The Maui Police Department will be participating in the national “U Drive. U Text. U Pay” campaign. Additional enforcement of Hawaii’s Mobile Electronic Device Law is planned starting on April 6th and continuing until April 18th.
Law enforcement personnel nationwide will be using a combination of traditional and innovative strategies to crack down on motorists who text while driving. This effort is a part of the national “U Drive. U Text. U Pay” high-visibility enforcement campaign that combines intense enforcement of distracted driving laws with advertising and media outreach to let people know about the enforcement and convince them to obey the law.
Violating Hawaii’s Mobile Electronic Device law, which became effective on July 1st, 2013, can be costly. Under Hawaii Revised Statutes 291C-137, anyone using a Mobile Electronic Device (MED) while driving faces a fine of $297 and $347 if in a school or construction zone. MED’s include, but are not limited to: cellular phones, tablet computers, digital cameras, and gaming devices.
The Maui Police Department urges all drivers to remember to use a hands free device, pull over or just wait until they reach their destination before using any Mobile Electronic Device. Our primary goal during the operation is to make the roadways of Maui County safe for the entire public to use by reducing the number of motor vehicle collisions caused by distracted driving.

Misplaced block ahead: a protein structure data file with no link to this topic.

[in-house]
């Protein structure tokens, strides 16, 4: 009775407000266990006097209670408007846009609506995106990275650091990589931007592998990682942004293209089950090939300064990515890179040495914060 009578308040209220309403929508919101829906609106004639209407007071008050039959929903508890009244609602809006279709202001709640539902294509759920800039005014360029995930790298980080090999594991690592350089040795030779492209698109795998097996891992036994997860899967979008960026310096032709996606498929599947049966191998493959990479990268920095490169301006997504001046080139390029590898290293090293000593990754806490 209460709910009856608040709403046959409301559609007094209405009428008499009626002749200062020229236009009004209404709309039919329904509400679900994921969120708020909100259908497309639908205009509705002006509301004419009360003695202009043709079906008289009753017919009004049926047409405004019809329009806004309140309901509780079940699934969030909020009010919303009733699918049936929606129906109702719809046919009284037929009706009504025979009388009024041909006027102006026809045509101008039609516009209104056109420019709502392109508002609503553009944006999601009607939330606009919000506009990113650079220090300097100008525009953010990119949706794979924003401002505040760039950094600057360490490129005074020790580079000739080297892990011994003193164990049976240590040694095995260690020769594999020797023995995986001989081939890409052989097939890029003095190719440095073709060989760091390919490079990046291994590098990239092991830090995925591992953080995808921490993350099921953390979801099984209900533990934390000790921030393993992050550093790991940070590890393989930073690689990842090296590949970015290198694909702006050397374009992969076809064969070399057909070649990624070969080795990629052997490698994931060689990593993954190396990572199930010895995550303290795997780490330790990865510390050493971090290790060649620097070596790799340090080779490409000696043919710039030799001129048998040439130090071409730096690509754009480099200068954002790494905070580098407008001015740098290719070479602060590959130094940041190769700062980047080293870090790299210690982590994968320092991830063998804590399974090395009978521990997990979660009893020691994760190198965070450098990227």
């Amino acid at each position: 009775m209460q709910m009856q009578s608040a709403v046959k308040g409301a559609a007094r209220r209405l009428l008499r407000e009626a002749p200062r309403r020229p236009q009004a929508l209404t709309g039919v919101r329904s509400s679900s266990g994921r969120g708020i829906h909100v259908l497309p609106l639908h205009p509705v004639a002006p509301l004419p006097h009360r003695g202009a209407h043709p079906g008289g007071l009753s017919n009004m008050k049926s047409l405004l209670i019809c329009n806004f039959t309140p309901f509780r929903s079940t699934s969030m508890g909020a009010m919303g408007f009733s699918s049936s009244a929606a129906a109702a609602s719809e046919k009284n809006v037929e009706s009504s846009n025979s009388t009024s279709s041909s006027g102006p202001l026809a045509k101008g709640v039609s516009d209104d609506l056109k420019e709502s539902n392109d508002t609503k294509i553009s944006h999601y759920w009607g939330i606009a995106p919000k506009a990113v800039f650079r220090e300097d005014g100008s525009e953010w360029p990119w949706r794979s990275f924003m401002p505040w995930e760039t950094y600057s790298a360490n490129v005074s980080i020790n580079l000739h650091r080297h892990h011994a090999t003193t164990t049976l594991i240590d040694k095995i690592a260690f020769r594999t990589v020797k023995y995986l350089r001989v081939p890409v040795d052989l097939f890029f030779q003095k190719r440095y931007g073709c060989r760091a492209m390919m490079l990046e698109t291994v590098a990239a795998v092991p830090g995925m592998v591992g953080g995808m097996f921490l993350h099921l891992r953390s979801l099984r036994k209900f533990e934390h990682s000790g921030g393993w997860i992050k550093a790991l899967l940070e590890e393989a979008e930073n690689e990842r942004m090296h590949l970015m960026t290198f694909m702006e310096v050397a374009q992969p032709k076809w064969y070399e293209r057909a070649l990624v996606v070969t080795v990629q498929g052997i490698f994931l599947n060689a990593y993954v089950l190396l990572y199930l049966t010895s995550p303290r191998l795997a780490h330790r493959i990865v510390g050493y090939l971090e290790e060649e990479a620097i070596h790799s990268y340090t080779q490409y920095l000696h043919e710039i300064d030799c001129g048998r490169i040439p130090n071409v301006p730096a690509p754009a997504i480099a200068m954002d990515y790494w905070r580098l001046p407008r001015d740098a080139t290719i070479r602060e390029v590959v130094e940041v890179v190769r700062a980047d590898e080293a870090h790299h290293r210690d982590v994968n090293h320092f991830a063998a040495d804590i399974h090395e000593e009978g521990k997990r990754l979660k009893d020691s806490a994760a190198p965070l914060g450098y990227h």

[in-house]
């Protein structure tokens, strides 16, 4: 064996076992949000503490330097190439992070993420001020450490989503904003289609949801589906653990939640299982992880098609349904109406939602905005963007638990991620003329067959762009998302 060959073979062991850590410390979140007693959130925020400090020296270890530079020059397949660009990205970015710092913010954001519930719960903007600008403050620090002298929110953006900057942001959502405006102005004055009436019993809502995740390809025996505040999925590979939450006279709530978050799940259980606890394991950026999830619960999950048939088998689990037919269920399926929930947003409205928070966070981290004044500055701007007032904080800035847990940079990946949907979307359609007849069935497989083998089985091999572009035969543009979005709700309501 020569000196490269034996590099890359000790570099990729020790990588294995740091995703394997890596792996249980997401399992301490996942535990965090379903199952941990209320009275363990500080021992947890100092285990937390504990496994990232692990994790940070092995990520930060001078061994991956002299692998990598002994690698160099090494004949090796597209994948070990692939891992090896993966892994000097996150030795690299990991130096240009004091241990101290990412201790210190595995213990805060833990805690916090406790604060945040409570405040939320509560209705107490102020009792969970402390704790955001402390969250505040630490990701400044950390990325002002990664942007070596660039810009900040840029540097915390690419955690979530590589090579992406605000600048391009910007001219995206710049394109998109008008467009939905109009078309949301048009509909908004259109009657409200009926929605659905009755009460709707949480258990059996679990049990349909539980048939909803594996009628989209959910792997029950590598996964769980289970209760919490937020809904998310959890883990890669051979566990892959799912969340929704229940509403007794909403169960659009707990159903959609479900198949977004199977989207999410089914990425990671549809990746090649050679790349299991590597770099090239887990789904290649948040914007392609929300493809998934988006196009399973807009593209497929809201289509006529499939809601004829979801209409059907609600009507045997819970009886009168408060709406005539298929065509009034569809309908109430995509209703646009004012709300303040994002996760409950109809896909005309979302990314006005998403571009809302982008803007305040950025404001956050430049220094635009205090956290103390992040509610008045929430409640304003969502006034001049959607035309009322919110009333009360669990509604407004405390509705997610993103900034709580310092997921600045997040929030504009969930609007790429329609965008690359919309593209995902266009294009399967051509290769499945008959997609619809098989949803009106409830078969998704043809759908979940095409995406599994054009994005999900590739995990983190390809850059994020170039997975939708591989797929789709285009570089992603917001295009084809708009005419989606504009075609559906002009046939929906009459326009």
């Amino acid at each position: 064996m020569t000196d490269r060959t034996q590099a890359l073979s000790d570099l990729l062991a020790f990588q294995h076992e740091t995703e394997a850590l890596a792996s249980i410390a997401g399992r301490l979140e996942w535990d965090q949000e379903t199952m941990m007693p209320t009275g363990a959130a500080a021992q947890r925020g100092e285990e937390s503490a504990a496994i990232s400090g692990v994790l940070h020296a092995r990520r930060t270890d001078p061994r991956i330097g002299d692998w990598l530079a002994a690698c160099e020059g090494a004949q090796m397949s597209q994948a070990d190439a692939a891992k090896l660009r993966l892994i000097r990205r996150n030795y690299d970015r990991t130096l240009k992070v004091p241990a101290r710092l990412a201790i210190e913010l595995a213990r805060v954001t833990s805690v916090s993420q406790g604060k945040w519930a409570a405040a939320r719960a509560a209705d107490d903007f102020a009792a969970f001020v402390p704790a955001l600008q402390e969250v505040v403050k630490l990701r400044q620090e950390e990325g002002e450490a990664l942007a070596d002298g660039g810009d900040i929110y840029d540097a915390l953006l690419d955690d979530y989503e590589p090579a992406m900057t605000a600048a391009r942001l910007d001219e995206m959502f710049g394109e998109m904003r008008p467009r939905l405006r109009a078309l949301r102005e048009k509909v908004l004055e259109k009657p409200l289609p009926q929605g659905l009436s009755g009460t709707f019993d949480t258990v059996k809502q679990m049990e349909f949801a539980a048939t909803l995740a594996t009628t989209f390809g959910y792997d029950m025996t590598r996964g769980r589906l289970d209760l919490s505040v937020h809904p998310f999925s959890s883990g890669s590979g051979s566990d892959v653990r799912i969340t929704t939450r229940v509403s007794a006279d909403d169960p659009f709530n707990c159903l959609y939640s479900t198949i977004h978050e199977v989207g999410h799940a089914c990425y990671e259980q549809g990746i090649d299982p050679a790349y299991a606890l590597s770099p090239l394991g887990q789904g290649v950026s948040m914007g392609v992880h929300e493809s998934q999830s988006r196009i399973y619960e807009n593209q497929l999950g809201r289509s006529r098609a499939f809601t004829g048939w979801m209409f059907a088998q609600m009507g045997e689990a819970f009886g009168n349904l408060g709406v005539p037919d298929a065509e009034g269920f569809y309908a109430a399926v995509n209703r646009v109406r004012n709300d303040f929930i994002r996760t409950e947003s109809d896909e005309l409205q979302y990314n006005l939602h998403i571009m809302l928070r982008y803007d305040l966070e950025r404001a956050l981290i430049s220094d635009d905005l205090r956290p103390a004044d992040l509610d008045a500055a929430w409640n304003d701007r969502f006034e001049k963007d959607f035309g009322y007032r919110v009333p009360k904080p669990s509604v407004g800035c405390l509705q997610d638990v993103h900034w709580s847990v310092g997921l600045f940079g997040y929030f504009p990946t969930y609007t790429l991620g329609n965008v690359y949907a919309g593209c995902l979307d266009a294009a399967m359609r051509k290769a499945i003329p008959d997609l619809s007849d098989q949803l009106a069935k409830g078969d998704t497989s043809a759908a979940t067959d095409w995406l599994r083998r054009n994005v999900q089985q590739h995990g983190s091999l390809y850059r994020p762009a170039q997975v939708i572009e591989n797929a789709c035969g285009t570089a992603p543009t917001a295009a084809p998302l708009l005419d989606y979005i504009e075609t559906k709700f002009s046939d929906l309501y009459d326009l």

The University of Michigan’s Transportation Research Institute’s 2012 “Teen Driver Distraction Study” reports that a quarter of teens respond to a text message once or more every time they drive, and 20 percent of teens and 10 percent of parents admit that they have extended, multi-message text conversations while driving.
During 2013 a total of 3,154 people were killed and an estimated additional 424,000 were injured in motor vehicle crashes involving distracted drivers nationwide. This represents a 6.7 percent decrease in the number of fatalities recorded in 2012.
Anytime someone takes their eyes off the road, hands off the wheel, or mind of the task of driving, they risk causing a crash. For more information, please visit www.distraction.gov.